While many misinterpretations and misunderstandings have spread on the “what” and “how” of Agile, it is perhaps the “why” — the purpose of being Agile — that has become most lost.

The one question I always want to ask prospective clients is, “why do you want to adopt Agile?” Responses vary. “To go faster”, “so that we can be more productive/efficient” and “because our competitors are doing it” are typical. …


Understand what “value” means to truly maximise it

The 2017 version of the Scrum Guide states, “The Product Owner is responsible for maximizing the value of the product resulting from work of the Development Team.” But what does value mean anyway? The easy answer is to equate it with a monetary value, however, it is much more subjective than this. I found a dictionary definition of value as, “the regard that something is held to deserve; the importance, worth, or usefulness of something.”

The words “regard”, “importance”, “usefulness” do not strike me as terms that directly correlate to monetary value, though I do concede that people are prepared…


Sign on a pavement with the word “awesome” above an arrow pointing to the right, and the words “less awesome” above an arrow
Sign on a pavement with the word “awesome” above an arrow pointing to the right, and the words “less awesome” above an arrow

A typical Kanban board usually shows a series of steps or activities that work passes through. In software development, this may take the form of work items passing through some sort of discovery step when analysis or design happens, to a building or development activity, before it passes through a validation or testing stage. Such a visualisation often shows that work items move from the left-hand side of the board to the right.

Kanban has its origins in manufacturing, most famously as part of the Toyota Production System (TPS). In manufacturing plants, it is possible to see a product being…


Three cups of coffee on a stool
Three cups of coffee on a stool

My fellow PST, Glaudia Califano, and I were sitting in a café (at a time prior to the current lockdown due to Covid-19). We had agreed to meet up with a Business Analyst who had reached out to us to have a chat about Scrum and Agile. We are never too busy to pass on having coffee, so we agreed to meet and have a chat.

Once we’d settled down with our lattes and macchiato (I’m usually a flat white person, but it is always a small caramel macchiato with skinny milk for Glaudia, just in case you ever need…


At a recent training class, one of the delegates spoke about their present company, about how it was the most “Agile” place he had ever worked. The teams at his company had well-established cadences for their Scrum events; well-oiled Daily Scrums that are done within 15 minutes and result in the transparency of what the team will do for the next 24-hours. They have regular Sprint Planning and Retrospective events and hold their Sprint Reviews with business stakeholders in attendance. They are releasing software after every 2-week Sprint. …


“In the past we bought beautiful solutions… And then we needed to work out what to use them for.”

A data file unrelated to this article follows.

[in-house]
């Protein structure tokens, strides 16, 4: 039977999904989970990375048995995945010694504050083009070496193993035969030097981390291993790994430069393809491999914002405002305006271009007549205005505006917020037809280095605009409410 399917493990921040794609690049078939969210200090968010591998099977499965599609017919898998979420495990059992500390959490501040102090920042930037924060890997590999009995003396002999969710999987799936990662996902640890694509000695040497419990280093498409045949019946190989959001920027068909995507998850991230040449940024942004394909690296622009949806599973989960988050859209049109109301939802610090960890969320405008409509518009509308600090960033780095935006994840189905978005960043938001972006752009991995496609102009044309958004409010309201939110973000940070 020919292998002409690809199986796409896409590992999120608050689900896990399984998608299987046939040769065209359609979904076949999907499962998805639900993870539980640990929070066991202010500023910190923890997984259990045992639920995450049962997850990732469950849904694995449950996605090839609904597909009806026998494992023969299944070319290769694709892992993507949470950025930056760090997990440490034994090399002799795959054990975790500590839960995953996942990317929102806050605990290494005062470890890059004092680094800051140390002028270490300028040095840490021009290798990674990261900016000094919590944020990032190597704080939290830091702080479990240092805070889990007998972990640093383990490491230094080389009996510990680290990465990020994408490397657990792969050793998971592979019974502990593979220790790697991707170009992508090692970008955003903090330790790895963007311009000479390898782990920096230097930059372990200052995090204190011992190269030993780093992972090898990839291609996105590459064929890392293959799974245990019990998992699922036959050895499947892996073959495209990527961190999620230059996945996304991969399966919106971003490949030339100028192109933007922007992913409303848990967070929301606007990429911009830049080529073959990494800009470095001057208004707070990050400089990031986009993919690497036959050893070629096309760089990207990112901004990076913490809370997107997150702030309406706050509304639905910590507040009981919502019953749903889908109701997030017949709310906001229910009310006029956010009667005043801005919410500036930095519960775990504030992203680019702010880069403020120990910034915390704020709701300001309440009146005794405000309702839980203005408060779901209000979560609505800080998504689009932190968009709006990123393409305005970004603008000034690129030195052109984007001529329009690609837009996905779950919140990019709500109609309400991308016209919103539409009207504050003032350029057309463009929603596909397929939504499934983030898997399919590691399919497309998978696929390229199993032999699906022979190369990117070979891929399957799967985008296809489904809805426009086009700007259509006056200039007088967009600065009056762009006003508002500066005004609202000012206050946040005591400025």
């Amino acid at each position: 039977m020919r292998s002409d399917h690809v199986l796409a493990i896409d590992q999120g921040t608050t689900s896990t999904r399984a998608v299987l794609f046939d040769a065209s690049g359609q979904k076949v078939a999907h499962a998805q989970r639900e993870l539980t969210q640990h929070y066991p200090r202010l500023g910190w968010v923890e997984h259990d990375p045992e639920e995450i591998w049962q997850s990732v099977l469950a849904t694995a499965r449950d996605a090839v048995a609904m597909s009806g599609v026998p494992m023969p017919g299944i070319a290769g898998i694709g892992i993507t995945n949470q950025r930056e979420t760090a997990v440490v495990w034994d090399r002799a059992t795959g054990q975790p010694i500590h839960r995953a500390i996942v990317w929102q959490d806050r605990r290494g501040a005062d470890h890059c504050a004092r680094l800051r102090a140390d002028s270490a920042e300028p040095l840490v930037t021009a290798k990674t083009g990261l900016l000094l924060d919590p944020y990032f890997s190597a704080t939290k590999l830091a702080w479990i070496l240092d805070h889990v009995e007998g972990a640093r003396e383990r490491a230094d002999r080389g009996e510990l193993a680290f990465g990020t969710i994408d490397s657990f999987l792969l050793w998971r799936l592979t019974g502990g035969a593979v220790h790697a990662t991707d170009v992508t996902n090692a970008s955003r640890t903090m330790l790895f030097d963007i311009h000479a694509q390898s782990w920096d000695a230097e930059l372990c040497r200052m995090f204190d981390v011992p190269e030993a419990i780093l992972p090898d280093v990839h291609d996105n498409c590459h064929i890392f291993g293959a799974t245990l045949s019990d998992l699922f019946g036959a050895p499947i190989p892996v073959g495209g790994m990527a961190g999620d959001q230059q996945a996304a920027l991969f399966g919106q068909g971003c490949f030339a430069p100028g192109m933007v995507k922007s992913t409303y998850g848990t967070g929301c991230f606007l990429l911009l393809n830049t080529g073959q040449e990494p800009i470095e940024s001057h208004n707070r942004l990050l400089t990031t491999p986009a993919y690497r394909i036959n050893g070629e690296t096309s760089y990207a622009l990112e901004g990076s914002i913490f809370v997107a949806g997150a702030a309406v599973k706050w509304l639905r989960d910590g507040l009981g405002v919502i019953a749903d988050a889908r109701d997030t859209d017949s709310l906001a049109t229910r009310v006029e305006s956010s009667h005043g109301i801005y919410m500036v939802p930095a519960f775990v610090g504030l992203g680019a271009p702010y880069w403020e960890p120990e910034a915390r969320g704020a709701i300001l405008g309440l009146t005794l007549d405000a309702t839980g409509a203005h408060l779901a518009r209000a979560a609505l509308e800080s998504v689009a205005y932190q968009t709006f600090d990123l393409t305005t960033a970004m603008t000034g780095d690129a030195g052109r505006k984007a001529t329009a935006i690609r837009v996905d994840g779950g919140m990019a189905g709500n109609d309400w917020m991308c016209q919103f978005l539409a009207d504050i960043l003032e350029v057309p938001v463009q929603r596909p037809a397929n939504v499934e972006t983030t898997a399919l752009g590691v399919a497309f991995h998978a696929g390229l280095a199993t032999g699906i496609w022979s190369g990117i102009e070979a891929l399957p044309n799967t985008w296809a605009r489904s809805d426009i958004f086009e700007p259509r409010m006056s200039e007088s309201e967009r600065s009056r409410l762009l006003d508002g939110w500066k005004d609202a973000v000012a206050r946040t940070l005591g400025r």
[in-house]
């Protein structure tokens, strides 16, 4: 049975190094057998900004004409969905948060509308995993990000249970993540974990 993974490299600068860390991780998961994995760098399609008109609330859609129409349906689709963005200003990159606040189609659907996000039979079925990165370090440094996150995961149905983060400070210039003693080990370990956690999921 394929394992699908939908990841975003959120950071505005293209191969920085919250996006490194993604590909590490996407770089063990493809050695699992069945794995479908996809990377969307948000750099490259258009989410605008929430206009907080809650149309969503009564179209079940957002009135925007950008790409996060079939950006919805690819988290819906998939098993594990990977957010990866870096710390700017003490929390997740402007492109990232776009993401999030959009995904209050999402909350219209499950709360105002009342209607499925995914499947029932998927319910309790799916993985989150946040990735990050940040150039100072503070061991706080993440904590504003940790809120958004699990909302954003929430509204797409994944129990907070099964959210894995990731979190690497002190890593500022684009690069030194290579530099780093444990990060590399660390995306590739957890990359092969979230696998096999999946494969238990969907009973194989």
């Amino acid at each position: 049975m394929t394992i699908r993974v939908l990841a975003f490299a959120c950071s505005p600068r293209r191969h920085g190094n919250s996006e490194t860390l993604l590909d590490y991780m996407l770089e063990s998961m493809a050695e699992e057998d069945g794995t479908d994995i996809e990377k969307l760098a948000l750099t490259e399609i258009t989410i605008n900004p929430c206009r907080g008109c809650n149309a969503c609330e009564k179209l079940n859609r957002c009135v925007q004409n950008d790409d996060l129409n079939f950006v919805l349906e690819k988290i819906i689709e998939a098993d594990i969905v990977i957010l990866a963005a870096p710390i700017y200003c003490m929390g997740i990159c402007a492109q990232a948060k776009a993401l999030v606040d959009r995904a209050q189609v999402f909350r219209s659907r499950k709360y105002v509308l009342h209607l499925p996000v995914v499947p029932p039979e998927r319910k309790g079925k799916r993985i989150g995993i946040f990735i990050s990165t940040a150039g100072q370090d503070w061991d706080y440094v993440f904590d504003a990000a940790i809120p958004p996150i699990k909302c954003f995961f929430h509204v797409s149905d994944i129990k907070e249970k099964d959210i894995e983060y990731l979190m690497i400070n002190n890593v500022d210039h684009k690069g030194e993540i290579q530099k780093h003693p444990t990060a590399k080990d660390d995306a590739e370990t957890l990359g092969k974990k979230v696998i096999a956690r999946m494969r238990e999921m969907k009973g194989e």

This line, or a similar variation, is one that many of us have heard uttered from the mouths of CEOs and CTOs in relation to procurement. Procurement has become an area which has become a specialisation of its own, with individuals and sometimes whole departments dedicated to it. This is a reflection on a market that has dramatically changed with increasing complexity. There are ever-greater demands and time pressures, whilst there are more unexpected dependencies and uncertainty to deal with. …


When it comes to supplier-client relationships, many common complaints like the adding or changing of scope, the availability of business people, or the use of the word ‘estimate’ to somehow implicitly mean ‘promise’ comes back to the conditions created at the very start of the relationship. How contracts are agreed can have consequences for the whole of an engagement.

During our travels for our Scrum Around The World study, we spoke to many organisations and Agile practitioners on the subject of contracts. It turned out to be an area that many people were looking for explicit guidance on. We were…


In baseball, the pitcher and the catcher must start play in a designated area whereas the other fielders can change position depending on what they think the batter and runners are going to do once play begins. More balls are hit towards the shortstop position than any other, simply because there are more right-handed players in a baseball team than left-handed players, and to quote Wikipedia, “like a second baseman, a shortstop must be agile”. …


After a busy few days in Japan, visiting companies and talking to Agile practitioners for our Scrum Around The World study, we took a break to do some tourist activities. We were staying in Nagoya, capital of Japan’s Aichi Prefecture. We could have decided to go to Nagoya castle. We could have gone to Higashiyama Zoo and Botanical Gardens. Or we could have strolled around the historical area of Ōsu, sampling traditional Japanese food and browsing the shops. …

David Spinks

Agile Adventurer, AKT, PST

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